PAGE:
Beating mineral deficiency through agricultural research
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Beating mineral deficiency through agricultural research

A University of Queensland PhD candidate is investigating how a common vegetable could be used in the fight against one of the leading factors of disease in the developing world – zinc deficiency.

Mr Zhong Xiang Cheah, from the UQ School of Agriculture and Food Sciences, said zinc is necessary for normal growth and development, immunity, and a healthy nervous system.

According to the World Health Organisation, zinc deficiency is responsible for approximately 18 per cent of malaria, 16 per cent of lower respiratory tract infections, and 10 per cent of diarrhoeal disease worldwide.

“Approximately 30 per cent of the world’s population is zinc-deficient, especially children, pregnant women, and the elderly in developing countries,” Mr Cheah said.

“Zinc has also been found to minimise the onset of age-related macular degeneration (AMD) symptoms, the leading form of blindness in Australia.”

Poverty and starvation gripped Mr Cheah’s attention while growing up in Malaysia and he is now seeking to make a difference through research.

“These social issues have slowly developed into burdens that I know are no longer just a cause to fight for, but God’s call upon my life,” he said.

To get the micronutrient where it is needed most, Mr Cheah is looking at how the zinc concentration of one of the four most highly consumed vegetables in the world – sweetcorn – could be boosted.

“The aim of this project is to double or even triple sweetcorn’s zinc concentration, providing a large proportion of the recommended intake,” he said.

“I am investigating how this could be done genetically through traditional breeding and agronomically through better fertilisation practices.”

“Biofortification has been shown to be the most cost-effective approach to address the deficiency, and agronomic best practices translate to lower costs for farmers, more efficient agricultural systems, and less burden on the environment.”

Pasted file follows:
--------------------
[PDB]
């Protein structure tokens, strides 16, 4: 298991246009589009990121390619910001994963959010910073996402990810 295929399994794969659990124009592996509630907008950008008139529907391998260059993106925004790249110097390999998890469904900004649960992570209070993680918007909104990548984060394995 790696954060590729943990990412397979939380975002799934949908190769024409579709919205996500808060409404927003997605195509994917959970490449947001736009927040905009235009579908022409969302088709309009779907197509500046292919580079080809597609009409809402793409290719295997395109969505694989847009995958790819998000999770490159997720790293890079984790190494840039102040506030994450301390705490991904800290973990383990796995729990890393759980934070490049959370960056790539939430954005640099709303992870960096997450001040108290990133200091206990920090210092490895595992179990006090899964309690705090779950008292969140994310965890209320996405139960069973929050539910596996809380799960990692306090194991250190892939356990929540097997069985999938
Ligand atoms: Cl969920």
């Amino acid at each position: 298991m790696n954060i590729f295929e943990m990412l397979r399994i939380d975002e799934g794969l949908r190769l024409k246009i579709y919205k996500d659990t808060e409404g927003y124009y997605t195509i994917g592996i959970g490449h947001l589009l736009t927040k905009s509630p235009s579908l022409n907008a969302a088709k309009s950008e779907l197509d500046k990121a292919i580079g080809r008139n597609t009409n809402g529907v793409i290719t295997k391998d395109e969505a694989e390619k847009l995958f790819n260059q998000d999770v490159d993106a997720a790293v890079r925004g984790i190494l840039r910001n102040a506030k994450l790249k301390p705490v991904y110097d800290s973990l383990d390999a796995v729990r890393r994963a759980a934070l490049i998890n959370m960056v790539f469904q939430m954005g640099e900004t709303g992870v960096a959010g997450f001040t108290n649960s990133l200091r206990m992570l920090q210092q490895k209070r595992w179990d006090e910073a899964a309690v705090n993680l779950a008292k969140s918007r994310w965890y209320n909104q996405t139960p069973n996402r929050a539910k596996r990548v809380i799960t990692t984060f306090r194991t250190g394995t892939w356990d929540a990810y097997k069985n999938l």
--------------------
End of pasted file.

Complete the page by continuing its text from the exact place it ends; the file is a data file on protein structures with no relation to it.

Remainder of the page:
Mr Cheah was sponsored by the Malaysian Public Service Department (JPA) for his Bachelor of Agricultural Science studies at UQ, and has been the recipient of numerous awards, including the 2015 University Medal. He is currently supported by an International Postgraduate Research Scholarship to complete his research studies.

When he finishes his PhD, Mr Cheah plans to return to Malaysia to serve in the government and continue to work on pressing challenges.

“I’d like to gain work experience with the Food and Agricultural Organisation of the United Nations, and ultimately work in public policy drafting, particularly in the areas of poverty and starvation reduction, and rural development,” he said.

“I’d also like to run an innovative farm or social enterprise to help the less fortunate.”

“If my motivation ever runs low, it helps me to remember why I started – to see my work make a difference in the world, to see people around me mature and grow, and to see hope in communities.”

Deputy Director and Head of UQ Global Engagement Dr Jessica Gallagher said that working with international sponsors enabled UQ to support the next generation of research leaders.

“UQ works in partnership with more than 80 sponsoring agencies to support high-achieving students from around the world to achieve true local and global impact,” Dr Gallagher said.

To find out more about international student sponsorship at UQ, visit International Sponsors.